pink
Pronunciation
  • (British) enPR: pĭngk, IPA: /pɪŋk/
  • (America) IPA: /piŋk/, /pɪŋk/
Noun

pink (plural pinks)

  1. (regional) The common minnow, Phoxinus phoxinus. [from 15th c.]
  2. (regional) A young Atlantic salmon, Salmo salar, before it becomes a smolt; a parr. [from 17th c.]
Noun

pink (plural pinks)

  1. (now, historical) A narrow boat. [from 15th c.]
Verb

pink (pinks, present participle pinking; past and past participle pinked)

  1. To decorate a piece of clothing or fabric by adding holes or by scalloping the fringe.
  2. To prick with a sword.
    • 1749, Henry Fielding, Tom Jones, Folio Society 1973, page 642:
      ‘Pugh!’ says she, ‘you have pinked a man in a duel, that's all.’
  3. To wound by irony, criticism, or ridicule.
  4. To choose; to cull; to pick out.
Noun

pink (plural pinks)

  1. A stab.
Noun

pink (plural pinks)

  1. Any of various flowers in the genus Dianthus, sometimes called carnations. [from 16th c.]
    This garden in particular has a beautiful bed of pinks.
  2. (dated) A perfect example; excellence, perfection; the embodiment of some quality. [from 16th c.]
    Your hat, madam, is the very pink of fashion.
    • c. 1591–1595, William Shakespeare, “The Tragedie of Romeo and Ivliet”, in Mr. William Shakespeares Comedies, Histories, & Tragedies: Published According to the True Originall Copies (First Folio), London: Printed by Isaac Iaggard, and Ed[ward] Blount, published 1623, OCLC 606515358 ↗, [Act II, scene iv]:
      Nay, I am the very pink of courtesy.
  3. The colour of this flower, between red and white; pale red. [from 17th c.]
    My new dress is a wonderful shade of pink.
     
     
  4. Hunting pink; scarlet, as worn by hunters. [from 18th c.]
    • 1928, Siegfried Sassoon, Memoirs of a Fox-Hunting Man, Penguin 2013, page 23:
      I had taken it for granted that there would be people ‘in pink’, but these enormous confident strangers overwhelmed me with the visible authenticity of their brick-red coats.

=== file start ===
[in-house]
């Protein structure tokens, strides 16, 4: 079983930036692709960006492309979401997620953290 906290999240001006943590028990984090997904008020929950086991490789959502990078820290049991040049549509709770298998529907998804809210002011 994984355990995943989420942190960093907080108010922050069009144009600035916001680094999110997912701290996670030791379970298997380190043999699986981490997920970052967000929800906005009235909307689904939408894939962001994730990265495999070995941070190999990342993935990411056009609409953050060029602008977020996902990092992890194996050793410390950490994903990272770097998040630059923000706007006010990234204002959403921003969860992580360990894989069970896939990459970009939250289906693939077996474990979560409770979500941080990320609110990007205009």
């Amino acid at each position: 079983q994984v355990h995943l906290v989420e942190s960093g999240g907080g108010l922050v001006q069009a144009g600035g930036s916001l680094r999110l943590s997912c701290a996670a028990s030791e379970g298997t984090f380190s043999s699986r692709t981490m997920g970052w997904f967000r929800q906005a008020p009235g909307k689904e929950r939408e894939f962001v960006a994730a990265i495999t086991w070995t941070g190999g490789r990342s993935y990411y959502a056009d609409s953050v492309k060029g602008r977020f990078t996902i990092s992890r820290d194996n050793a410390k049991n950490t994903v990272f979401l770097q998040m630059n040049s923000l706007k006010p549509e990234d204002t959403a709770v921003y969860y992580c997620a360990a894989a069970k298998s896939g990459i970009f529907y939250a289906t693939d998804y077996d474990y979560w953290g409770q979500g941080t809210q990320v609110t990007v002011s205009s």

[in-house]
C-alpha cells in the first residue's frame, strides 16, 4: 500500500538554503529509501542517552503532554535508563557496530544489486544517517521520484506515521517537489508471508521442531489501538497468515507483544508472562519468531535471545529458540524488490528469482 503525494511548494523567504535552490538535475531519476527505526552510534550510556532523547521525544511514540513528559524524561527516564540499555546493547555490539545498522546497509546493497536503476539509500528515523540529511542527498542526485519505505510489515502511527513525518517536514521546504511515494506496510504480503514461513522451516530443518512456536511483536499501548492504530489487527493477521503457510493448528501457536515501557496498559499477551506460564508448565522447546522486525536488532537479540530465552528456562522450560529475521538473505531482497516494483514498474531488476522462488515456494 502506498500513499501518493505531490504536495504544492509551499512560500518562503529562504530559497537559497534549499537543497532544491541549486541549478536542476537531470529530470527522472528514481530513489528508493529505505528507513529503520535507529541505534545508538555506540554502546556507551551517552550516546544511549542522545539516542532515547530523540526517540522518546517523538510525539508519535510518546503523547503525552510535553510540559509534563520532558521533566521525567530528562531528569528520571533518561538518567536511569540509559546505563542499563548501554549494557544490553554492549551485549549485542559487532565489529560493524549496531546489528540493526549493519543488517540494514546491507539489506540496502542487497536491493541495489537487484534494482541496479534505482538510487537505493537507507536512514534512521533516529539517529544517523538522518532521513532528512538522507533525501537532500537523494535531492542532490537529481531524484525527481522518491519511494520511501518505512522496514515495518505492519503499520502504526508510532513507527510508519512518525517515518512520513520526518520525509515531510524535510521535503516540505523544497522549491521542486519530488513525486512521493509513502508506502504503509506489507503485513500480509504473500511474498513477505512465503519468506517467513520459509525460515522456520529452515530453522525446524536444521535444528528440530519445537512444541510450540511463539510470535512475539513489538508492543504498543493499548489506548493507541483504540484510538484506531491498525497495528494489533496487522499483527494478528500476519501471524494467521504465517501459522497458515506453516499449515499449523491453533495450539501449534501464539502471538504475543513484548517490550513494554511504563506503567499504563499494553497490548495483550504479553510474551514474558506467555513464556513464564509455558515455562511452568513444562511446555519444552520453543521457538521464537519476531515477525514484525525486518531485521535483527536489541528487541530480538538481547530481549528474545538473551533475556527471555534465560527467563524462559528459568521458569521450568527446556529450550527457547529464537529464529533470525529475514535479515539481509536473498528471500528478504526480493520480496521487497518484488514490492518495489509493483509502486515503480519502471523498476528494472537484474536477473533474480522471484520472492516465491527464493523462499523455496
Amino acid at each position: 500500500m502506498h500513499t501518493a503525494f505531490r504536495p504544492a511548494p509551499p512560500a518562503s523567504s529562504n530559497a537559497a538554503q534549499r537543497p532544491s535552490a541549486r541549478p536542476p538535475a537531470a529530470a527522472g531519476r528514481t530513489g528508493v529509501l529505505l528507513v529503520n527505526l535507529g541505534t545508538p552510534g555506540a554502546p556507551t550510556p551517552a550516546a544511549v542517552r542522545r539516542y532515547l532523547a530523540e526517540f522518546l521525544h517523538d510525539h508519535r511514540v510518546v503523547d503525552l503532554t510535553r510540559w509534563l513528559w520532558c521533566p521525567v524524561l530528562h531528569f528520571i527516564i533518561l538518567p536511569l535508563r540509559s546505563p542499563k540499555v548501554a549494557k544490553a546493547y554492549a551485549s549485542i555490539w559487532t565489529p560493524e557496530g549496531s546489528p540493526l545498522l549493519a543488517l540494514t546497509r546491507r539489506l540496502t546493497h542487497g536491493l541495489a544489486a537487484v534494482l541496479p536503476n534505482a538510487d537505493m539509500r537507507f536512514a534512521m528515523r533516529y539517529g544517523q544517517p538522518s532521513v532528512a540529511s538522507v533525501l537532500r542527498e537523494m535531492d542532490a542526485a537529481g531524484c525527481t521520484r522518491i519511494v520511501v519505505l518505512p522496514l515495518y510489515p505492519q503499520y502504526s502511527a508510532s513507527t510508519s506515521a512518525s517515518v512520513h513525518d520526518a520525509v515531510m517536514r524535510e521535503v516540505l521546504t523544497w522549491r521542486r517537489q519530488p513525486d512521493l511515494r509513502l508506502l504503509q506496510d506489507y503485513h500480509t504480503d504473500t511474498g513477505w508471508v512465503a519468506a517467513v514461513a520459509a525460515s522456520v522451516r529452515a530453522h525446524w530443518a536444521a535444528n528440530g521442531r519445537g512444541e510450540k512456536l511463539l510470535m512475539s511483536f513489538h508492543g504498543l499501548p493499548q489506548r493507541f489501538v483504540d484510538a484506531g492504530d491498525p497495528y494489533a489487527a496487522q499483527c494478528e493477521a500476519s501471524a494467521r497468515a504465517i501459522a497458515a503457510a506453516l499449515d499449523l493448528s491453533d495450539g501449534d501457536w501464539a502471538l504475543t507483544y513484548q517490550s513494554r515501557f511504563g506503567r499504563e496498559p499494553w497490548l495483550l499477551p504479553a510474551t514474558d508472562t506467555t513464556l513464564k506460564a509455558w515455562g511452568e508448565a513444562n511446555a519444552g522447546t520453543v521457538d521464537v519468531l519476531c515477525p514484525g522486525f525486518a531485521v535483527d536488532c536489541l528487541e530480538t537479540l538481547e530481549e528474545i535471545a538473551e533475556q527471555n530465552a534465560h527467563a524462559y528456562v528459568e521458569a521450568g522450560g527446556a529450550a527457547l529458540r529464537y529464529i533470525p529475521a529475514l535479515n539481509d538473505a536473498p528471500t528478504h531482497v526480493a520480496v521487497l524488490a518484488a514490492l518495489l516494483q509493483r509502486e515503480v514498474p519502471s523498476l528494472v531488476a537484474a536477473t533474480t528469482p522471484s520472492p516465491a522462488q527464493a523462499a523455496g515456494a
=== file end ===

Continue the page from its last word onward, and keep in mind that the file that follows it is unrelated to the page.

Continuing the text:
• 1986, Michael J O'Shea, James Joyce and Heraldry, SUNY, page 69:
      it is interesting to note the curious legend that the pink of the hunting field is not due to any optical advantage but to an entirely different reason.
  5. (snooker) One of the colour balls used in snooker, with a value of 6 points. [from 19th c.]
    Oh dear, he's left himself snookered behind the pink.
  6. (slang) An unlettered and uncultured, but relatively prosperous, member of the middle classes; compare babbitt, bourgeoisie.
  7. Alternative form of pinko#English|pinko
  8. (slang) The vagina or vulva.
Translations Translations Adjective

pink (comparative pinker, superlative pinkest)

  1. Having a colour between red and white; pale red.
  2. Of a fox-hunter's jacket: scarlet.
  3. Having conjunctivitis.
  4. (obsolete) By comparison to red (communist), describing someone who sympathizes with the ideals of communism without actually being a Russian-style communist: a pinko.
  5. (informal) Relating to women or girls.
    pink-collar
    pink job
  6. (informal) Relating to homosexuals as a group within society.
    the pink economy
    pink dollar
    pinkwashing
    pink triangle
Translations Verb

pink (pinks, present participle pinking; past and past participle pinked)

  1. (intransitive) To become pink in color, to redden.
  2. (transitive) To turn (something) pink.
    • 1961, Tennessee Williams, The Night of the Iguana, New Directions Publishing, 2009, Act II, page 46,
      They are all nearly nude, pinked and bronzed by the sun.
    • 1985, Carl Sagan, Contact, Simon & Schuster, 1997, Chapter 3, page 57,
      The rabbits, still lining the roadside, but now pinked by dawn, craned their necks to follow her departure.
  3. (transitive) To turn (a topaz or other gemstone) pink by the application of heat.
Verb

pink (pinks, present participle pinking; past and past participle pinked)

  1. Of a motor car, to emit a high "pinking" noise, usually as a result of ill-set ignition timing for the fuel used (in a spark ignition engine).
  2. Of a musical instrument, to sound a very high-pitched, short note.
Translations
  • French: pétiller
  • Russian: барахли́ть
Verb

pink (pinks, present participle pinking; past and past participle pinked)

  1. (obsolete) To wink; to blink.
Adjective

pink (not comparable)

  1. (obsolete) Half-shut; winking.
    c. 1606–1607, William Shakespeare, “The Tragedie of Anthonie and Cleopatra”, in Mr. William Shakespeares Comedies, Histories, & Tragedies: Published According to the True Originall Copies (First Folio), London: Printed by Isaac Iaggard, and Ed[ward] Blount, published 1623, OCLC 606515358 ↗, [Act II, scene vii]:
    Come, thou monarch of the vine,
    Plumpy Bacchus with pink eyne!
    In thy vats our cares be drowned,
    With thy grapes our hairs be crowned.
Noun

pink (uncountable)

  1. (historical) Any of various lake#Etymology 4 pigments or dyes in yellow, yellowish green, or brown shades made with plant coloring and a metallic oxide base.

Pink
Proper noun
  1. Surname
Noun

pink (plural pinks)

  1. (slang, derogatory, dated) An operative of the Pinkerton National Detective Agency.



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